Please revisit this page frequently, additional projects will be posted through January.
Mentors: Ming Xie, mxie at stat.rutgers.edu, Department of Statistics and E.A. Elsayed, elsayed at rci.rutgers.edu, Department of Electrical Engineering
Project Title: Optimum Strategies of Container Inspection at PortofEntry
Containers arriving at ports may contain undesirable contents such as drugs, radioactive material or chemical and biochemical agents.
Inspection of a fraction of these containers (randomly or based on some risk factor) might lead to an improved security system. Clearly, there is a probability that a container with undesirable contents might enter into the system without detection or a "clean" container might be subjected to a thorough inspection.... The objective of this project is determine the optimum inspection strategy that minimizes the occurrence of the above probabilities. Approaches such as the development of adaptive threshold levels of the inspection sensors based on the assigned risk factor might prove to an efficient inspection strategy.
The research investigates new and efficient inspection strategies.
* You must be a U.S. Citizen or Permanent Resident to be eligible for this project.
Mentor: Vinod Ganapathy, vinodg@cs.rutgers.edu , Computer Science Department
Project Title: Mitigating Malware on Emerging Networks
Recent years have seen the emergence of several unconventional networks of computers including networks of cellular phones, social networks and vehicular networks. The emergence of these networks also brings with it the risk of malware, such as viruses, worms, rootkits and botnets. This project will focus on understanding the nature of the threat of malware on these networks and will seek to devise techniques to mitigate this threat.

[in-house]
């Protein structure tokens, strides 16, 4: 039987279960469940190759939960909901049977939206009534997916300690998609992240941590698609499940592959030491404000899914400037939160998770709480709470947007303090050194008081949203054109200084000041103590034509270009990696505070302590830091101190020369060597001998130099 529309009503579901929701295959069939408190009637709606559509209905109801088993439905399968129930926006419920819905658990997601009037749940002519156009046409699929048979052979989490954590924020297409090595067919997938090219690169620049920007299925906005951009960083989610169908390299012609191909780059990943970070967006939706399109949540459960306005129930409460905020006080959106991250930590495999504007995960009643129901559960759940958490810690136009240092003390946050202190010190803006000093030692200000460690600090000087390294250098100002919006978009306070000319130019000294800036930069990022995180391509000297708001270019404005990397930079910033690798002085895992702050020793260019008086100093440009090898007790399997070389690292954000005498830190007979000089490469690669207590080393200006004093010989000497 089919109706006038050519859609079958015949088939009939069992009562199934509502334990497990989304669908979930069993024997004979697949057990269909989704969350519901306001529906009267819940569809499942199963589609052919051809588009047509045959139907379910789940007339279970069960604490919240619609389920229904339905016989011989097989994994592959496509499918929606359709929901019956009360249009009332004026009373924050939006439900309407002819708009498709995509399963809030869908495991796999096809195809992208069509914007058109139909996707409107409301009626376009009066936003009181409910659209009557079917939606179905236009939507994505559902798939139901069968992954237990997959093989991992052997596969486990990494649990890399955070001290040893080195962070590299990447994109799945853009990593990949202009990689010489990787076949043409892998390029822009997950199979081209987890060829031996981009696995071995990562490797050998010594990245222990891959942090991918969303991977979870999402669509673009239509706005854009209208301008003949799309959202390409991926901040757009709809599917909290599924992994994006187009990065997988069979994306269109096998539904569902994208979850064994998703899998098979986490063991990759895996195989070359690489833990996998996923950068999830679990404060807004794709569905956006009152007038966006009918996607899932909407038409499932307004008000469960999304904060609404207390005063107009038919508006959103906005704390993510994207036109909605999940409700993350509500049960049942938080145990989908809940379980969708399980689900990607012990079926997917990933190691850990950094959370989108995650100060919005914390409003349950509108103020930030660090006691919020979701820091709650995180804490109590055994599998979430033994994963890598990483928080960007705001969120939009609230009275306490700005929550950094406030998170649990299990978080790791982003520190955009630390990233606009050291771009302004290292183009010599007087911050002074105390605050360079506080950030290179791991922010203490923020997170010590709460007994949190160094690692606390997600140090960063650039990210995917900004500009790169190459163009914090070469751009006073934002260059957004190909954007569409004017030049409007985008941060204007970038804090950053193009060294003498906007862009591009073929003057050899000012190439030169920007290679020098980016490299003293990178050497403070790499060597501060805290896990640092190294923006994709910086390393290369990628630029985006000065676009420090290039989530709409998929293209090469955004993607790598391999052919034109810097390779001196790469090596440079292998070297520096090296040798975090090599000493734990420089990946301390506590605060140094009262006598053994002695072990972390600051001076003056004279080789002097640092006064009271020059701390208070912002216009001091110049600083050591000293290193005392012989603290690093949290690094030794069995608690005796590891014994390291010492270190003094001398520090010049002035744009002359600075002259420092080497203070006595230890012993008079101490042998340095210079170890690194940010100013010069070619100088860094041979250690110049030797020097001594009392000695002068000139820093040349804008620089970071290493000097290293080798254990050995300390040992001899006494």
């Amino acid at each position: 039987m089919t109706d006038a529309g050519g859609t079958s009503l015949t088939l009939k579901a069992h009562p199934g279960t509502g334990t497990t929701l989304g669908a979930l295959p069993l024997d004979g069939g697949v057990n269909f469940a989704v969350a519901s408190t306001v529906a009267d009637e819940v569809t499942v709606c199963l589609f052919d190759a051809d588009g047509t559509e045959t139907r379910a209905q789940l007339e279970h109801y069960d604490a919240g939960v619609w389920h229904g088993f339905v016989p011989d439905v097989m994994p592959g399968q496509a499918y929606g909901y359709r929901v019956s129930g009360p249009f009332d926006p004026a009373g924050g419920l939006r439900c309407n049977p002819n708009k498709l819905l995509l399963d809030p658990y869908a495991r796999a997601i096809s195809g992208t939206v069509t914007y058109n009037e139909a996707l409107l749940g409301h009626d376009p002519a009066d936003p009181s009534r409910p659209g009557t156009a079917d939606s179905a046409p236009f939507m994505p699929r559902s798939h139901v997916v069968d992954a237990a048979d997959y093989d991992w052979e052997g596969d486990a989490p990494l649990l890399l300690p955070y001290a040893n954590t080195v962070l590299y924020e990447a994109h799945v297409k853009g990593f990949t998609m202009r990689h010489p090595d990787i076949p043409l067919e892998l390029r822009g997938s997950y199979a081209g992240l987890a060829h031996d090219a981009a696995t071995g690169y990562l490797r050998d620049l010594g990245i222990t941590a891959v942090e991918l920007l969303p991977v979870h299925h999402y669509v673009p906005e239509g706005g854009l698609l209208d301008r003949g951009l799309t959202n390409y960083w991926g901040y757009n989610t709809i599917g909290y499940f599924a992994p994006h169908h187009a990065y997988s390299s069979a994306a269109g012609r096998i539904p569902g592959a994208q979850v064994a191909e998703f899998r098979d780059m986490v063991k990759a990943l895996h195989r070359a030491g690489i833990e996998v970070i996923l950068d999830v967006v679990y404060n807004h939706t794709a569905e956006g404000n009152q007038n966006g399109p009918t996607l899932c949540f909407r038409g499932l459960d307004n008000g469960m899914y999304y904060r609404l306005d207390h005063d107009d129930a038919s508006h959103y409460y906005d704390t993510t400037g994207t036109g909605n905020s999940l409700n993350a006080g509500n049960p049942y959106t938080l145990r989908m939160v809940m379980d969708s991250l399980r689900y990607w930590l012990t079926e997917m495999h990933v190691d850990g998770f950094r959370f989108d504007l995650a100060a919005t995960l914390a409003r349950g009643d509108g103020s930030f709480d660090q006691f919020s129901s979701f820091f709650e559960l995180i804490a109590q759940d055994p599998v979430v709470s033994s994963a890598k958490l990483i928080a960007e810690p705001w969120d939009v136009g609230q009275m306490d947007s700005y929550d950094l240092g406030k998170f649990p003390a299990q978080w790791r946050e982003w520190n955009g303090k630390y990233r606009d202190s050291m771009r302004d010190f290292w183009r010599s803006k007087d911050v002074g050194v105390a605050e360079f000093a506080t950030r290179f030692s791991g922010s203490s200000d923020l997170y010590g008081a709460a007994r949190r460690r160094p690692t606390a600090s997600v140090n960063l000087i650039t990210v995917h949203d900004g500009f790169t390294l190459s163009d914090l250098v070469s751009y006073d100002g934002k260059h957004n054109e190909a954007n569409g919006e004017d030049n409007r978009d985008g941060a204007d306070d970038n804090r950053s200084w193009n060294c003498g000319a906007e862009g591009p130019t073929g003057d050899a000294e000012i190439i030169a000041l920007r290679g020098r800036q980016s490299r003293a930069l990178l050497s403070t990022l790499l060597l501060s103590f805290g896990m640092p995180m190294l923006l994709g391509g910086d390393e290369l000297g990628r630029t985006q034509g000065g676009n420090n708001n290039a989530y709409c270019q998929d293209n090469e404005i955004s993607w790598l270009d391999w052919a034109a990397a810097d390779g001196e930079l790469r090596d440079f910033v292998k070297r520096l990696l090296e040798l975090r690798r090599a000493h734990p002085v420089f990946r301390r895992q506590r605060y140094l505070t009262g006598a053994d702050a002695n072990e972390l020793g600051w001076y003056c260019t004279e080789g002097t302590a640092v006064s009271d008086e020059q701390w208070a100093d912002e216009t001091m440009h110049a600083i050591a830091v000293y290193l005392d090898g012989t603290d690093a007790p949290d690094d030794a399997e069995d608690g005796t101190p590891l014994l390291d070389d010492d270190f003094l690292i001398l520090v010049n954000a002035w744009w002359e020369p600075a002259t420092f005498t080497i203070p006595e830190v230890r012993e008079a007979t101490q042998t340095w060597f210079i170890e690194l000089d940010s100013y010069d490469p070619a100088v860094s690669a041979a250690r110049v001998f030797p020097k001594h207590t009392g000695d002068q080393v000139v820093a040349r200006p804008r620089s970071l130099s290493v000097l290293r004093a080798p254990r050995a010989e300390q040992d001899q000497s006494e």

This topic is fairly broad and the exact project topic will be decided based upon student interest. Depending on the student's interest, the project could either be a "black hat" project or a "white hat" project. For example, one black hat project could involve better understanding the threat of malware on cellular phones by devising novel malware that use features unique to cellular phones. Similarly, another project could devise techniques to mitigate malware on cellular phones in a manner that does not exhaust network bandwidth or increase the phone's power consumption.
* You must be a U.S. Citizen or Permanent Resident to be eligible for this project.
Mentor: Vinod Ganapathy, vinodg@cs.rutgers.edu , Computer Science Department
Project Title: Securing Software with Transactional Memory Introspection
With multicore machines becoming ubiquitous, it is now well accepted that programs of the future must be parallel in order to exploit the these cores for performance. Transactional memory is a new programming paradigm that promises to ease the otherwise difficult task of writing parallel programs. My group has developed a security architecture, called transactional memory introspection, that uses the mechanisms implemented by transactional memory systems to improve software security.